This is one of those singles I had to sort of piece together how I might have ended up with it, it features the CSC Funk band, whose retro jams I've been exposed to on Electric Cowbell Records, and I've definitely ordered releases from Fat Beats in the past, but Light in the Attic was completely new to me, and they have been around for at least 10 years with n extensive release history of quality niche sounds from across eras and genres, so however I ended up with this in the mailbox, I thank you.
There's a story to this release of course that makes it so great and I'll just quote Light in the Attic because it's too perfect:
It all started in Los Angeles with a chance meeting at a house show in an old Victorian home. The LITA crew rolled in, only to find the sprawling NYC collective–CSC Funk Band–tearing up the stage with a cover of “Thrift Store Find” by Mr. Holmes & the Brotherhood as heard on Wheedle’s Groove: Seattle’s Finest In Funk & Soul 1965-75! After their absolutely scorching set, we picked up our jaws off the floor and immediately cornered the band to get the scoop. Long story short, many friends were shared in common and an idea was sparked – a 45 featuring the original deep funk cut of “Thrift Store Find” with the sprawling psych-funk cover by CSC Funk Band on the flip. Sound too good to be true? Believe it.So here it is sitting on the record player, spanning a couple of generations of funk, this original from Misterholmes has that straight up heavy, repetitive bassline with the tick of a high hat. It's definitely the stereotypical '70s groove, cop music. The grainy, t0ugh NY streets. It's insanely minimal, the whole track slowly builds itself up with the simplest elements and then starts over with that "Shaft" feel. There's even room for a big distorted wah wah solo for a hot second and then that super groove starts back up again. I remember when the Beastie Boys embarked on that funk sound on Ill Communication, or was it that EP with "Root Down"? At the time they fostered a lot of research into tracking down more of this sound...it's universal for the bad asses, the pimps and hustlers, across 110th street. This single would be a great place to start.
Then you get to CSC's reinvention of the track on the B-Side, and even at 45rpm, I'm still guessing this one is at the wrong speed. For these guys to really expand on and lay down an even thicker groove than the original, they took this reverse tactic of getting almost too slow to even hold together, it's bordering on falling apart, if you just miss that next kick...the depressants are just about to kick in...try...to...stay....awake. An incredible organ kicks in with what must be a doubling of instruments, a huge amount of people love this song and add their two cents, in this strung out, super psyche retelling of events. Just around this time, they twist the melody around into a reggae sort of feel about halfway through, and open up some jam room for a ridiculous Santana solo to cream around. They get such an incredible layered horn explosion sound towards the end of this that has to be heard on that serious audiophile system someone around you must have. It's a unique reinterpretation of the track and everyone involved cared enough to document their result on this fine artifact in a plain brown paper sleeve, like naughty adult magazines, with a 45 adapter inserted into the wax already.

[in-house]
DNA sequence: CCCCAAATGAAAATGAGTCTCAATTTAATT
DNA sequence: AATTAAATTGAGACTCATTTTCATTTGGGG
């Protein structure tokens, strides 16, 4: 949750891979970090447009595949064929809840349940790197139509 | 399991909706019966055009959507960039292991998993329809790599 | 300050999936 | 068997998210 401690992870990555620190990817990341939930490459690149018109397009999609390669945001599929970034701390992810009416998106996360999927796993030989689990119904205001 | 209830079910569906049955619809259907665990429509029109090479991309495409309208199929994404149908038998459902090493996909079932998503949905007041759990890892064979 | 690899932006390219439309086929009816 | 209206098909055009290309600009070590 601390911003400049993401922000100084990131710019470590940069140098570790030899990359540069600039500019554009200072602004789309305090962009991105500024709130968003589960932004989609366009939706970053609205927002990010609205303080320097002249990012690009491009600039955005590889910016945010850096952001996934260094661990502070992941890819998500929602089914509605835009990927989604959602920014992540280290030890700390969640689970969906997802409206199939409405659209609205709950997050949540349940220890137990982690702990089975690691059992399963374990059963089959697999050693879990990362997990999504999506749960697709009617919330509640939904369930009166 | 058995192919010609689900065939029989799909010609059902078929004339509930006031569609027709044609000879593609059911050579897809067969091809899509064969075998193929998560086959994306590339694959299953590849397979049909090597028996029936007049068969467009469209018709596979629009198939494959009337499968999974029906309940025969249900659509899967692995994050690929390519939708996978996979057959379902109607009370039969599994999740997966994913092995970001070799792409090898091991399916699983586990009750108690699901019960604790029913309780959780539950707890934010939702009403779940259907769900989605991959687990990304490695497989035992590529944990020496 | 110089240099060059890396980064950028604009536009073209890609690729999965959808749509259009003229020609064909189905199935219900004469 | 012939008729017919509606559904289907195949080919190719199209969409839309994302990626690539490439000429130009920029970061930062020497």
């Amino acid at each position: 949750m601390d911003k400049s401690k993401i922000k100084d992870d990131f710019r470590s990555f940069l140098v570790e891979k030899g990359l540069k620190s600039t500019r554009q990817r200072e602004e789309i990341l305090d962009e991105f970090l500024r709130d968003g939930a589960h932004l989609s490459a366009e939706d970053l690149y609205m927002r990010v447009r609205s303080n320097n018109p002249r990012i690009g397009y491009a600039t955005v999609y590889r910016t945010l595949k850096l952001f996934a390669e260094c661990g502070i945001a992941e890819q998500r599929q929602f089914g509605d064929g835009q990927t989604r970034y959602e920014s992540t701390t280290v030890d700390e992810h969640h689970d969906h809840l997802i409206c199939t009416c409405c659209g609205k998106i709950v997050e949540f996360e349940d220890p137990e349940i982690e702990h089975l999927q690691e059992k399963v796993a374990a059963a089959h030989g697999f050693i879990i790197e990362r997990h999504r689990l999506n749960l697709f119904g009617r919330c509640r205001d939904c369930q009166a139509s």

Fat Beats, where this one can be purchased says:
CSC Funk Band simultaneously pays homage and obliterates history in this tripped out, psychedelically enhanced version of “Thrift Store Find” by Mr. Holmes and the Brotherhood, from Light in the Attic’s Wheedle’s Groove Compilation. The original is on the flip of this 7”, and comes in a vintage brown paper sleeve with a 45 adapter for those who came to the party unprepared. This cut will not be on the LP release of CSC’s Fat Beats Records debut “Things Are Getting Too Casual,” so this is your only chance to get it on wax!
They also release a full length record tomorrow of 40 minutes of huge psyche-funk on Fat Beats, congrats guys.